In Why I Love, PC Gamer writers pick an aspect of PC gaming that they love and write about why it's brilliant. Today, Tom opens and closes drawers in Soma while giggling like a child.
It took me a while to make it out of Soma's first room. Not because of monsters or scary noises—Soma starts in an ordinary apartment—but because your first task encourages you to rummage through the place using Frictional's delightful click-and-drag interactions. Instead of pressing the open button on a cupboard, you 'grab' it with left click, and drag it open. Let go of the mouse and the cupboard door drifts a little under its own momentum.
It's a small thing, but this column is frequently about small things that just work perfectly. The grabbed object doesn't just cling to your cursor, it lags behind your motion, creating a sense of weight, as though some physical effort is going into the action. The same applies to doors, cranks, and switches. Sometimes when you open a draw quickly, the things inside rattle and roll around. I'm still used to seeing game props as static, carefully placed clutter, unaffected by physics. Soma's packed, high-fidelity apartment feels intriguing. I want to look inside everything and throw cups on the floor.
Frictional knows how good it feels to poke around. Soma's convoluted locks and strange machines require more involved click-and-drag motions that evoke the delightful fiddling of The Room, a puzzle game that challenges you to break into beautiful impossible boxes by sliding tabs, rotating rune-inscribed surfaces and twiddling lenses.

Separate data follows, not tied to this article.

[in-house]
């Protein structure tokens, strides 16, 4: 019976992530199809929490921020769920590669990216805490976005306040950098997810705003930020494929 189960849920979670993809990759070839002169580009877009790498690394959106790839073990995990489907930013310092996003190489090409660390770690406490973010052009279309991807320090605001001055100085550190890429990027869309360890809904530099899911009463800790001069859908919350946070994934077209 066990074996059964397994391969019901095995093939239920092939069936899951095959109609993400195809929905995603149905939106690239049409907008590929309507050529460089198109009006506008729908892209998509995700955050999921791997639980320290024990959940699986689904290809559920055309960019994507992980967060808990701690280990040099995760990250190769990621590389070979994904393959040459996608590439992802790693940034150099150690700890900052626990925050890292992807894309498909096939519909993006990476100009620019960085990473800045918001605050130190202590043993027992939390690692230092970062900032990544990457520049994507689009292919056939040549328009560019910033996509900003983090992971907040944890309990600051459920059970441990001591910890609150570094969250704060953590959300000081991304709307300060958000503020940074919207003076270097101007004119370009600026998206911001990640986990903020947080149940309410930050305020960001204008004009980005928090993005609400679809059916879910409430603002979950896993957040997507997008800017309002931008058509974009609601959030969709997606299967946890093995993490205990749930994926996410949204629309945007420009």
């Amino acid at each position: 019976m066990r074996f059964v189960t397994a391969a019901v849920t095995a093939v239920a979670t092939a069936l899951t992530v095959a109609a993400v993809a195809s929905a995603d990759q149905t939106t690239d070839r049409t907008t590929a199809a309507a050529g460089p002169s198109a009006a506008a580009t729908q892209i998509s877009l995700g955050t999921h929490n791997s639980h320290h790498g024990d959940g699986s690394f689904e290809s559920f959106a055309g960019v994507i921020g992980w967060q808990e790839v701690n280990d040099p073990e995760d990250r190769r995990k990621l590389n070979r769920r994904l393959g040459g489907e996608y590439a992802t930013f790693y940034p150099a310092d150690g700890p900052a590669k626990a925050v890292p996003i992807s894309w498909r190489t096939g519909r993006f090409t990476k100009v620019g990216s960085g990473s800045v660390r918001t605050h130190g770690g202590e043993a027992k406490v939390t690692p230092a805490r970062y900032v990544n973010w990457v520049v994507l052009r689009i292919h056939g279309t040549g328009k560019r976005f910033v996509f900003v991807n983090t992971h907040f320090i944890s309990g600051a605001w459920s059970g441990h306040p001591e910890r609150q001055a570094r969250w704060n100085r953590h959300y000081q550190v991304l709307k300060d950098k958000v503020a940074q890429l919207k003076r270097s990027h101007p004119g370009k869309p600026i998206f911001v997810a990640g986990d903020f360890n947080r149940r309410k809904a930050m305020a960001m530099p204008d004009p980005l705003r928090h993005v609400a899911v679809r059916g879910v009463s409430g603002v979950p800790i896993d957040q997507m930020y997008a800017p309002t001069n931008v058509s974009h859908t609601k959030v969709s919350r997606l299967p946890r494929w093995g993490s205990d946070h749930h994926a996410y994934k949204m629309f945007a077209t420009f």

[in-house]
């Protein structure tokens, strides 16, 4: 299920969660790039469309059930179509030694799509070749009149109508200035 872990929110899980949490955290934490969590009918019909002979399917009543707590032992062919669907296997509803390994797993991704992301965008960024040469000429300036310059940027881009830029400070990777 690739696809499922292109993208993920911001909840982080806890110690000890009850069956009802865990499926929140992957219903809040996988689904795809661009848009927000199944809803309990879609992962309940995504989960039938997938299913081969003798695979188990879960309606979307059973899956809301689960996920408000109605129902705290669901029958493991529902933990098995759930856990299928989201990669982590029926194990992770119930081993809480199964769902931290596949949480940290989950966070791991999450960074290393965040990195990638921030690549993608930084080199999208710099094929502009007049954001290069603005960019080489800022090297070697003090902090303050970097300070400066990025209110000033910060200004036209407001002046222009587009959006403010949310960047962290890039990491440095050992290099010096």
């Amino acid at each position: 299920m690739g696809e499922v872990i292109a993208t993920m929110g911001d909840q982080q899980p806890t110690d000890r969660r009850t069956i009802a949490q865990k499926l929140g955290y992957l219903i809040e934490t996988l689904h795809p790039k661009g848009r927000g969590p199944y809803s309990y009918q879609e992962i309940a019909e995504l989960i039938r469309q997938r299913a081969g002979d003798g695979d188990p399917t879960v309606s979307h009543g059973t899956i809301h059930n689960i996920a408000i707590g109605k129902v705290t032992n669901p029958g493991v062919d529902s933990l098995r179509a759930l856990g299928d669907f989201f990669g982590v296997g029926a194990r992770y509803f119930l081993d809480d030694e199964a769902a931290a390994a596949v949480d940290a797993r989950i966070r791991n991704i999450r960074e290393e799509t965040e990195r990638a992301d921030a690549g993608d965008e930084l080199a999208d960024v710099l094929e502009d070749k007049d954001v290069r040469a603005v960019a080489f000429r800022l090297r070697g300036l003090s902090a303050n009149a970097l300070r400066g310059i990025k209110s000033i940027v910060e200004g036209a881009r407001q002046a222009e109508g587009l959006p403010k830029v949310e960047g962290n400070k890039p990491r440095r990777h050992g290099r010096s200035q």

The Room was initially developed for touch control on iPads, but Frictional's games have been showing for years that similar interactions work very well with a mouse. It works because the dragging gesture vaguely emulates the real world motion, of course, though it does sometimes feel as though you're gently waving a door open like a lazy Jedi. Still, it's much more involving than a binary button press. I can imagine it working in virtual reality environments as well, where it's more important to counteract the weightless incorporeal nature of virtual objects
It might be a lot harder to implement than it looks, of course. A lot of physic clutter can lean heavily on system resources, which is why you rarely see such fidelity on a large sandbox scale. Nonetheless, this is one of those systems I'd like to see more games shamelessly copy. Maybe a rushed theft sim—Ready, Steady, Burgle!—or a chaotic high-poly team PvP version of Finders Keepers. There's always the entertaining chaos of Job Simulator to look forward to.